Cracking the mystery of egg shape

Cracking the mystery of egg shape

Not all eggs are shaped like a chicken’s—now we know why.

Every egg rolls a different way.

For centuries, scientists wondered why egg shapes are so different from one bird to the next. Now, we think we’ve finally cracked the mystery.

To start, we need to know what egg shapes are even possible. Luckily, hobbyists and natural history museums have been collecting and cataloging bird eggs for hundreds of years.

Then, what kind of birds are linked with the different shapes?
And finally, how might their special traits—from nesting habits to body size—change the shape of their eggs over evolutionary time?

Over the years, bird lovers and scientists have come up with all sorts of hypotheses for egg shape—most are related to the life history of the bird or the environment in which they live.

Extracting the data

Scientists started their quest by looking at photographs of 49,175 bird eggs collected from nests, burrows, and colonies all over the world for more than 100 years.

Each photograph—supplied by the The Museum of Vertebrate Zoology at Berkeley—has two key elements: an egg (or eggs) and a ruler. The team used a special computer program to scan each picture, get the egg measurements, and then figure out the complete range of egg shapes in birds.

They collected pictures from 37 bird orders. That’s all of the major bird orders.

1400 species

That’s 14% of all 10,000 bird species.

Clutch size

The number of eggs in a clutch could influence egg appearance, with some shapes optimized for sharing the warmth.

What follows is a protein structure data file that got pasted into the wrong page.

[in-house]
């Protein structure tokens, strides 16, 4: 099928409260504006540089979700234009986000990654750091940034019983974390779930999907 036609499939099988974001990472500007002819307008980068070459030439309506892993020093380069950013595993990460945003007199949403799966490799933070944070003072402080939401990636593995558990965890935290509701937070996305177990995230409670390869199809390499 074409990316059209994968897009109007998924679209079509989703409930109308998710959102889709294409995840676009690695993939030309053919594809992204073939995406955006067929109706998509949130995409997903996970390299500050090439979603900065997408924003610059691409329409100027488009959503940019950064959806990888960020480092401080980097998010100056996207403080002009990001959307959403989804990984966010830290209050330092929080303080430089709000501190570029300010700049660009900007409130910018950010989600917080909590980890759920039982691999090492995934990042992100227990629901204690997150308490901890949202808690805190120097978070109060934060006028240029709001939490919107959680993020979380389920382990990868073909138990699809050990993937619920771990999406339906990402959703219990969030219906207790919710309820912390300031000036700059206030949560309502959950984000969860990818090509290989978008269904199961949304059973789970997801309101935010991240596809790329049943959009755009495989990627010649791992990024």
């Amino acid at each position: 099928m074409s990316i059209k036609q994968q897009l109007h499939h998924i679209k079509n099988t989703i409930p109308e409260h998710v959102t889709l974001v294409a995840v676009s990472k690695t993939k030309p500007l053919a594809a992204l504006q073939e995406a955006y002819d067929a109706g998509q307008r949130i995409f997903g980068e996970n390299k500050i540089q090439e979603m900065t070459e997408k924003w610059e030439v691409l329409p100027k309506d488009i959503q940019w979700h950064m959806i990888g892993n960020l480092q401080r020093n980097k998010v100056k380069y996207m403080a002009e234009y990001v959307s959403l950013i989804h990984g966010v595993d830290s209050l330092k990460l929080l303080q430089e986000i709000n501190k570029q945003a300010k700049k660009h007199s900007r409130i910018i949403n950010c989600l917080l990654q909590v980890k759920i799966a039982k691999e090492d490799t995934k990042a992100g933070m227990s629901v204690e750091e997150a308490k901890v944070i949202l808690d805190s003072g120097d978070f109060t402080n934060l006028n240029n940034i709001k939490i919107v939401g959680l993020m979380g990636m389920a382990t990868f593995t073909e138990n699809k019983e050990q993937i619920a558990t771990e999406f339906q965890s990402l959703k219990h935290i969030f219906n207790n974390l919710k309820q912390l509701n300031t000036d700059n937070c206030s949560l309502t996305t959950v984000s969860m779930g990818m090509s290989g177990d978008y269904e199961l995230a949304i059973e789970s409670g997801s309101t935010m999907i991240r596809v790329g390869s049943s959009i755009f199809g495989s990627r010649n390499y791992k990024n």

Calcium conservation

Spherical eggs have less surface area, which could help conserve calcium in places where the mineral is rare.

The roll factor

Spherical eggs could easily roll off a cliff. Conical eggs, however, roll in a tight circle, making them perfect for cliff-nesting birds.

A motley crew

Next, researchers looked at two features: asymmetry, or how pointy the eggs are, and ellipticity, or how much the eggs deviate from a perfect sphere.

Eggs are all over the place. Some are elliptical. Some are asymmetrical. Some are both at the same time. And some—like the perfect sphere of the hawk-owl—are neither.

Egg extremes

The hawk-owl has the most spherical egg. But other birds are off the charts, too. Shorebirds like the murre and sandpiper produce super asymmetrical eggs. The murre’s egg is also one of the most elliptical.

A happy medium

The most common kind of egg is like that of the graceful prinia (Prinia gracilis)—not quite the chicken egg most of us conjure up when thinking about egg shape.


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